WRA seeks to clarify hazardous rules as some ‘charging more than necessary’

The Wood Recyclers’ Association has moved to address confusion over new rules on hazardous waste disposal brought on through the removal of regulatory position statement (RPS) 250. 

External wooden doors on pre-2007 buildings are one of 10 items now listed as hazardous, unless further testing can be undertaken (picture: Shutterstock)

Introduced in July 2021, RPS 250 allowed potentially hazardous ‘amber’ waste wood items from the construction and demolition waste stream to be moved and processed as non-hazardous while testing was carried out.

This was removed on 1 September after testing found that only ten waste wood items from pre-2007 buildings can no longer be processed as non-hazardous, unless sent off for a test (see letsrecycle.com story).

The items impacted by the removal of the RPS are: Barge boards, external fascia, soffit boards, external joinery, external doors, roof timber, tiling cladding, tiling battens, timber frames and timber joists.


In a statement earlier however, the WRA said confusion over the removal of RPS 250 means that some waste processors are charging more than necessary to take waste wood from home refurbishments and in some cases have stopped taking it altogether.

The association, which represents more than 90% of the UK market, has now highlighted that the regulatory change only impacts “a very small amount of material which through testing can be reduced even further and should not cause major disruption to operations”.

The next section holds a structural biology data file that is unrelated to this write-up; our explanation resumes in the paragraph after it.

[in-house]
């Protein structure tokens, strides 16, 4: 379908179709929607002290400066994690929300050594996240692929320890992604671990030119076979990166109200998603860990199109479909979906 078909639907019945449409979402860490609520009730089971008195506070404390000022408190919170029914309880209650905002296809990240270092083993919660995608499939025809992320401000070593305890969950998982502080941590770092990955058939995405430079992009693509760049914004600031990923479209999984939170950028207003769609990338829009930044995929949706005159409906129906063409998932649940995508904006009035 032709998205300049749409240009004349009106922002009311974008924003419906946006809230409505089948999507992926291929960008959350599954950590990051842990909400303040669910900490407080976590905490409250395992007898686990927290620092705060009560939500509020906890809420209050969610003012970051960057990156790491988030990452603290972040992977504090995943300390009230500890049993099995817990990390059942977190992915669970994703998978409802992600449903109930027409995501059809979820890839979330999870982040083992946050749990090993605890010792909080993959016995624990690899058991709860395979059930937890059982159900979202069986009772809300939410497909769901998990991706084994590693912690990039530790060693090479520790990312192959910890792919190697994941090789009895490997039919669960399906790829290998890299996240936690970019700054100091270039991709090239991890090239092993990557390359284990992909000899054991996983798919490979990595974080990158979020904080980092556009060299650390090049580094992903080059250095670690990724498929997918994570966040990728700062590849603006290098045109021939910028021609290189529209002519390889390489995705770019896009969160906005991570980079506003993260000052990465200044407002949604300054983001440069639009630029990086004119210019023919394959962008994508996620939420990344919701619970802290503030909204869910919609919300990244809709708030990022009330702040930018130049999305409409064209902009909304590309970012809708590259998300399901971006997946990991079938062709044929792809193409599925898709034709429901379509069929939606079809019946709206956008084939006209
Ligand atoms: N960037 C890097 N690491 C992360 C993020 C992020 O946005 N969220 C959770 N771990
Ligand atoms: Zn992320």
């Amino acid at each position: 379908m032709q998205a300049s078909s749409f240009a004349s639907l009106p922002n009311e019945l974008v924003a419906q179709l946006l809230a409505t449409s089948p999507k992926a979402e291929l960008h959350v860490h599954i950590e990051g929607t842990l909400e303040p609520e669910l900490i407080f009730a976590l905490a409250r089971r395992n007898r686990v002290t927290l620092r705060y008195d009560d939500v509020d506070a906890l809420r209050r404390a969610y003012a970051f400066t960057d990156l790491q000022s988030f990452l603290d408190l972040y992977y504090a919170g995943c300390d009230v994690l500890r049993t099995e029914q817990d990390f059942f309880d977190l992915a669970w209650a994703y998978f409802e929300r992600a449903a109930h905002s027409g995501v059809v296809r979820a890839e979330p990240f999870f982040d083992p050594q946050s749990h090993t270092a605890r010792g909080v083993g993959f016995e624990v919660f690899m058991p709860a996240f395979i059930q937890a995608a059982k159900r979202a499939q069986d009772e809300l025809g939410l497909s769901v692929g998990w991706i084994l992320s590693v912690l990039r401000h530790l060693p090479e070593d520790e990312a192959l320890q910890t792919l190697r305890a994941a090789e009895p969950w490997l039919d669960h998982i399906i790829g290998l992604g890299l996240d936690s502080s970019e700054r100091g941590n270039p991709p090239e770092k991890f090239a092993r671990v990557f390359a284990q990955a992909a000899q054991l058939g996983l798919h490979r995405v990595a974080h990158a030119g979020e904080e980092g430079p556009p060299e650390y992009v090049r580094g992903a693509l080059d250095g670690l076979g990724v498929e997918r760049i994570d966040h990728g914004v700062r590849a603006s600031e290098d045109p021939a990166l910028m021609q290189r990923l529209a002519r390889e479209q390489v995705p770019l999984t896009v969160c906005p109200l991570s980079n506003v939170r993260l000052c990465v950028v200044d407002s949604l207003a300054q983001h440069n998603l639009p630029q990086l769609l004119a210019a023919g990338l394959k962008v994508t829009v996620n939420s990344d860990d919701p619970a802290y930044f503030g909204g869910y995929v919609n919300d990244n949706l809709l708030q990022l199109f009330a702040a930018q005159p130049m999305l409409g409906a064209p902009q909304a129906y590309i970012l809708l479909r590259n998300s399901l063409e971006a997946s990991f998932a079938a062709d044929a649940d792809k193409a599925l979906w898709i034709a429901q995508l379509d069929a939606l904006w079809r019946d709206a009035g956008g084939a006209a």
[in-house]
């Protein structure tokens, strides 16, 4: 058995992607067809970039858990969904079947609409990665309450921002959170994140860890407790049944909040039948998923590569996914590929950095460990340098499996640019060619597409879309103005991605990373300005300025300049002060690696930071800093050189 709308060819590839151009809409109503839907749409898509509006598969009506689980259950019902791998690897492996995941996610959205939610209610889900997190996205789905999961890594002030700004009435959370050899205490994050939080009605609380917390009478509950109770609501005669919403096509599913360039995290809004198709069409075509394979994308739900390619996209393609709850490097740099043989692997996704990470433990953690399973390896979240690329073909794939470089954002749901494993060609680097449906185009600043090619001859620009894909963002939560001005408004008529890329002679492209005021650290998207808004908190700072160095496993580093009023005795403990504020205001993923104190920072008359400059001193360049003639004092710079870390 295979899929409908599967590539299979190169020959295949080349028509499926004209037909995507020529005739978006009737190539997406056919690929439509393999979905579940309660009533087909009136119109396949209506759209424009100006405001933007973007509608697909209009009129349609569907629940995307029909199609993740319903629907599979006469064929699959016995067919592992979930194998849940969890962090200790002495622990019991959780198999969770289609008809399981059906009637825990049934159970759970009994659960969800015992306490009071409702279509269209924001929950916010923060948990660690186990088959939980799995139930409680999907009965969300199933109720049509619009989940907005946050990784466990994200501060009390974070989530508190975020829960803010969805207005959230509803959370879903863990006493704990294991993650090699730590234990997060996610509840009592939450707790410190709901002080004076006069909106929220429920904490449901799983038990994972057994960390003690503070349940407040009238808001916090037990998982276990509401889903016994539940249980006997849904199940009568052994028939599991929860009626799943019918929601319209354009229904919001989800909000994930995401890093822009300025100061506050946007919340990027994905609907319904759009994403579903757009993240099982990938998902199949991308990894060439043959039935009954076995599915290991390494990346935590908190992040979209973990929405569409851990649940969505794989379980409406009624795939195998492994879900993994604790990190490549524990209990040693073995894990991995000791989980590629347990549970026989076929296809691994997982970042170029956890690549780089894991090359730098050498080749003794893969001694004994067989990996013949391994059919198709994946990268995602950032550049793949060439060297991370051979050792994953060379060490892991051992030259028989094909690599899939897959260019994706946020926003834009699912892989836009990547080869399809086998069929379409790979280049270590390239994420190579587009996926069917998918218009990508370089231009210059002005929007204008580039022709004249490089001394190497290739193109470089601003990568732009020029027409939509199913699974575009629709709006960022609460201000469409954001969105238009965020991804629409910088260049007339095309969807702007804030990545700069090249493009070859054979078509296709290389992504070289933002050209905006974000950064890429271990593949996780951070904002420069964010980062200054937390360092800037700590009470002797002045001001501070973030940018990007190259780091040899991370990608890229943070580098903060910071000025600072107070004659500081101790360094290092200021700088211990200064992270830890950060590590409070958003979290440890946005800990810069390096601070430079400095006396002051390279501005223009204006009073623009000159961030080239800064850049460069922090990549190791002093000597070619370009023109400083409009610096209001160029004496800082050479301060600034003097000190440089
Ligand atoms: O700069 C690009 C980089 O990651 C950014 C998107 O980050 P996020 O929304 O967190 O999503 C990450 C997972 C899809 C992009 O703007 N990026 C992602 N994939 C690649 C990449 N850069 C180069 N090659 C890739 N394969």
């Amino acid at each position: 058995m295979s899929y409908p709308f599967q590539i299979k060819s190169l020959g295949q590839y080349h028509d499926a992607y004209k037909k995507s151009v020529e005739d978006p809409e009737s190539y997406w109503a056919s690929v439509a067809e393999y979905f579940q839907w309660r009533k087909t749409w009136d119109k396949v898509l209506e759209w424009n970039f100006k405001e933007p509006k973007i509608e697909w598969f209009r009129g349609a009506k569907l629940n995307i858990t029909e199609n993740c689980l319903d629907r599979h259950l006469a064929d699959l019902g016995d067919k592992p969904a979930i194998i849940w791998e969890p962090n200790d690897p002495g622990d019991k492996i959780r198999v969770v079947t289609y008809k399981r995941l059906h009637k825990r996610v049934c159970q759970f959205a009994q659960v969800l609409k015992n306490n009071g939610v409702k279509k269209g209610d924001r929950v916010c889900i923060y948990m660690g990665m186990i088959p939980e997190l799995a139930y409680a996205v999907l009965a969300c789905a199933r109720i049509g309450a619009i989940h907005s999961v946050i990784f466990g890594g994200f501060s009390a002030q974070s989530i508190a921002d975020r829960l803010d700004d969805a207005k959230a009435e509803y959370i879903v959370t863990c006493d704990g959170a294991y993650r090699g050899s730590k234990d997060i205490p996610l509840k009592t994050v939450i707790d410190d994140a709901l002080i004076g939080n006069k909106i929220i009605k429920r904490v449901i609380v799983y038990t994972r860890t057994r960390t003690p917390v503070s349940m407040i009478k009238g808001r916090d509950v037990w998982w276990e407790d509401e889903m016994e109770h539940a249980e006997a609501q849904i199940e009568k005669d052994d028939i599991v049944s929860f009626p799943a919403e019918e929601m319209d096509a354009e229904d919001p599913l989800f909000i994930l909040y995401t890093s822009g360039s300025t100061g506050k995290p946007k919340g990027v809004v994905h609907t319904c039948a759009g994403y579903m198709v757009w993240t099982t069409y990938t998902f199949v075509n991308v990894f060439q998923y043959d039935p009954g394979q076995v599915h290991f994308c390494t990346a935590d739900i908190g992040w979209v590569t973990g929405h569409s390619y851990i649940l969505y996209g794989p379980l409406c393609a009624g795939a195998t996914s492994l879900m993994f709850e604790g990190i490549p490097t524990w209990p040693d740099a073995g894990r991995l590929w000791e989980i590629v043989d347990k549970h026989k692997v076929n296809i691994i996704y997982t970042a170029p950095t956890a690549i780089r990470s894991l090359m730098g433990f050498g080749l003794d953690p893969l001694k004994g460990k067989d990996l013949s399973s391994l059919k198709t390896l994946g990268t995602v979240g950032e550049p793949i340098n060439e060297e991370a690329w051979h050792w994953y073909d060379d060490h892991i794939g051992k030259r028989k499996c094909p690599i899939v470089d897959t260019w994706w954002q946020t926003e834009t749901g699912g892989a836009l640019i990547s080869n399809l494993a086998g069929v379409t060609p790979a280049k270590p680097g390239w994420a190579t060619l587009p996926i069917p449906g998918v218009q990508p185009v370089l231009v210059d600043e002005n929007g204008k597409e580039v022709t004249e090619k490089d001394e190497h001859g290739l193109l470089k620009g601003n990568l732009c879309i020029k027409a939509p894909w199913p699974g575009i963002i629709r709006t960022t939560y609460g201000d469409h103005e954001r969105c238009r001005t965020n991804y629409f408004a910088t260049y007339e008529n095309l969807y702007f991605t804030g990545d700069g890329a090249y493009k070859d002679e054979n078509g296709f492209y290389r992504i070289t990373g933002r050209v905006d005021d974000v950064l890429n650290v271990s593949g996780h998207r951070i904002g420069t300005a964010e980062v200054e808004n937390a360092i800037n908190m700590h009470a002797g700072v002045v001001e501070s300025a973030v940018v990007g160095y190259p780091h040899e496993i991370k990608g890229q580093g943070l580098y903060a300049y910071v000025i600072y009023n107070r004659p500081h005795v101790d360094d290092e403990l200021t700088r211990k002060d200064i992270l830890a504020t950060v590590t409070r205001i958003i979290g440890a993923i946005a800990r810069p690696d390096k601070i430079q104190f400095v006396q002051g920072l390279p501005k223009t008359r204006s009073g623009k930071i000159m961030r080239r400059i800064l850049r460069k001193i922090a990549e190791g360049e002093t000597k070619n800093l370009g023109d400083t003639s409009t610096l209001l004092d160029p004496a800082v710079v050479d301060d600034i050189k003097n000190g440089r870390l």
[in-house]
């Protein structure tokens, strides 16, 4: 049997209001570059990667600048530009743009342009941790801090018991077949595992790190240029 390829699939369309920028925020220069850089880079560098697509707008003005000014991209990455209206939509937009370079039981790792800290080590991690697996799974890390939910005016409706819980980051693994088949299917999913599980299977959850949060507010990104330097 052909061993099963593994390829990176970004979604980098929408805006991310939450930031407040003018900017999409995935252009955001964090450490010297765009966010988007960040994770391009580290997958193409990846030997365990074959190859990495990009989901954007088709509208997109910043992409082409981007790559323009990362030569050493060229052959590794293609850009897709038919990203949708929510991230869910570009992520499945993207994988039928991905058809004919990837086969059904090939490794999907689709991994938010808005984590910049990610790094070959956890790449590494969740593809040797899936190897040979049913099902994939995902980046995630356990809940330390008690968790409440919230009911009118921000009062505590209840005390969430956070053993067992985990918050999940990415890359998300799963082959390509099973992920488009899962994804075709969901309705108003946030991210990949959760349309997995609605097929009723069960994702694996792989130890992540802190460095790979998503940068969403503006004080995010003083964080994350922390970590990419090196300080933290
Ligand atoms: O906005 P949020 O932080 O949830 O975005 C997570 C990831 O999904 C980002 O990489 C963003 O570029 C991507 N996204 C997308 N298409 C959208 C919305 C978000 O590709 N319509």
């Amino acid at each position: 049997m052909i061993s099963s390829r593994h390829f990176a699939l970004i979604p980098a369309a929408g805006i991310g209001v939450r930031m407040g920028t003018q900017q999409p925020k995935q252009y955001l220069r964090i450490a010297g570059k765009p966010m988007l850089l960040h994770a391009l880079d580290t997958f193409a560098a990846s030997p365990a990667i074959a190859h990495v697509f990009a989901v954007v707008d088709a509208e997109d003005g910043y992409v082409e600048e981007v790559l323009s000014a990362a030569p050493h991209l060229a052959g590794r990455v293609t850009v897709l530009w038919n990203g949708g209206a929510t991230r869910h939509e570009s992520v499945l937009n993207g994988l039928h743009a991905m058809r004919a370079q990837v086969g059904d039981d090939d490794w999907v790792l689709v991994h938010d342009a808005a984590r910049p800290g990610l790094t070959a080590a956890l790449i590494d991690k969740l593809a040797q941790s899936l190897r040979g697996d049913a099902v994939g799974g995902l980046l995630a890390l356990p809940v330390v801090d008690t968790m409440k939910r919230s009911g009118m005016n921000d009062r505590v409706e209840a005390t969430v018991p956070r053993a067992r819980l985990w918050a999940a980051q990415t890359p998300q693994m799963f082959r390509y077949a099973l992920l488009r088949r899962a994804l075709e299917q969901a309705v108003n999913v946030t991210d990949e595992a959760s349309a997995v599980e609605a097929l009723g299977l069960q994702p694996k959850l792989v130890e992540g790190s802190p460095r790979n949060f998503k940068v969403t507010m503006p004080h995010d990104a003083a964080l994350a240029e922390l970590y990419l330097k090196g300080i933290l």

According to the WRA, householders who are responsible for their own renovation waste wood are not impacted by the regulatory change and can continue to take material to their local household waste recycling centres as normal.

However, if they use a third party contractor to handle renovation wood waste then these contractors must update their procedures and protocols following the removal of the RPS.

We are talking about a very small quantity of material

  • Vicki Hughes, WRA


The Association has been pushing to reduce the list of ten items even further and is urging businesses to send samples off for testing and feed those results back to the WRA. The association noted that this would allow it to put the case to the Environment Agency that some, or all of these items are still non-hazardous and therefore can be removed from the list.

The WRA has further emphasised that the change “only relates to a very small quantity of wood with invisible treatments from buildings built between 1950 and 2007 and does not include painted wood or that with obvious hazardous treatments like creosote”.

Vicki Hughes, technical lead on the WRA board, said: “We are talking about a very small quantity of material from a very specific time frame, which is quite hard to find. We understand that some processors are getting confused about how much is involved and are charging excessive additional costs for disposal or testing.

“We are concerned that this could lead to good wood being sent needlessly for hazardous waste disposal and artificially inflate the UK’s hazardous waste wood figures.”

The WRA added that it has been feeding its concerns back to the Environment Agency and has been having constructive discussions to ensure compliance, whilst maintaining a practical and measured response to the changes.

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